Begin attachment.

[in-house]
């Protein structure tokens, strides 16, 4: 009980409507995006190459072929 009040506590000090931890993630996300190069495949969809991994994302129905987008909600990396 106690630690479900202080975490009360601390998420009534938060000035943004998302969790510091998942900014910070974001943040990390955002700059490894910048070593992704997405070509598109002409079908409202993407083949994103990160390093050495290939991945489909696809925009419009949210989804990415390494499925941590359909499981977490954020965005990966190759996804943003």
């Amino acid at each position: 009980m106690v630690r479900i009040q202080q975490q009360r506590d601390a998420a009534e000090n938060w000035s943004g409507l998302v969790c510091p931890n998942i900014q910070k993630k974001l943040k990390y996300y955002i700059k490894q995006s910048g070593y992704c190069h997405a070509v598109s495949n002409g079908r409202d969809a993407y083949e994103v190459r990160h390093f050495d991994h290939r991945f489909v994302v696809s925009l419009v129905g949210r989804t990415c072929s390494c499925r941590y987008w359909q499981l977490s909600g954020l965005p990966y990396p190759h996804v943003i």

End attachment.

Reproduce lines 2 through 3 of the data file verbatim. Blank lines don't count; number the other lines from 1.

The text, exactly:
């Protein structure tokens, strides 16, 4: 009980409507995006190459072929 009040506590000090931890993630996300190069495949969809991994994302129905987008909600990396 106690630690479900202080975490009360601390998420009534938060000035943004998302969790510091998942900014910070974001943040990390955002700059490894910048070593992704997405070509598109002409079908409202993407083949994103990160390093050495290939991945489909696809925009419009949210989804990415390494499925941590359909499981977490954020965005990966190759996804943003």
């Amino acid at each position: 009980m106690v630690r479900i009040q202080q975490q009360r506590d601390a998420a009534e000090n938060w000035s943004g409507l998302v969790c510091p931890n998942i900014q910070k993630k974001l943040k990390y996300y955002i700059k490894q995006s910048g070593y992704c190069h997405a070509v598109s495949n002409g079908r409202d969809a993407y083949e994103v190459r990160h390093f050495d991994h290939r991945f489909v994302v696809s925009l419009v129905g949210r989804t990415c072929s390494c499925r941590y987008w359909q499981l977490s909600g954020l965005p990966y990396p190759h996804v943003i």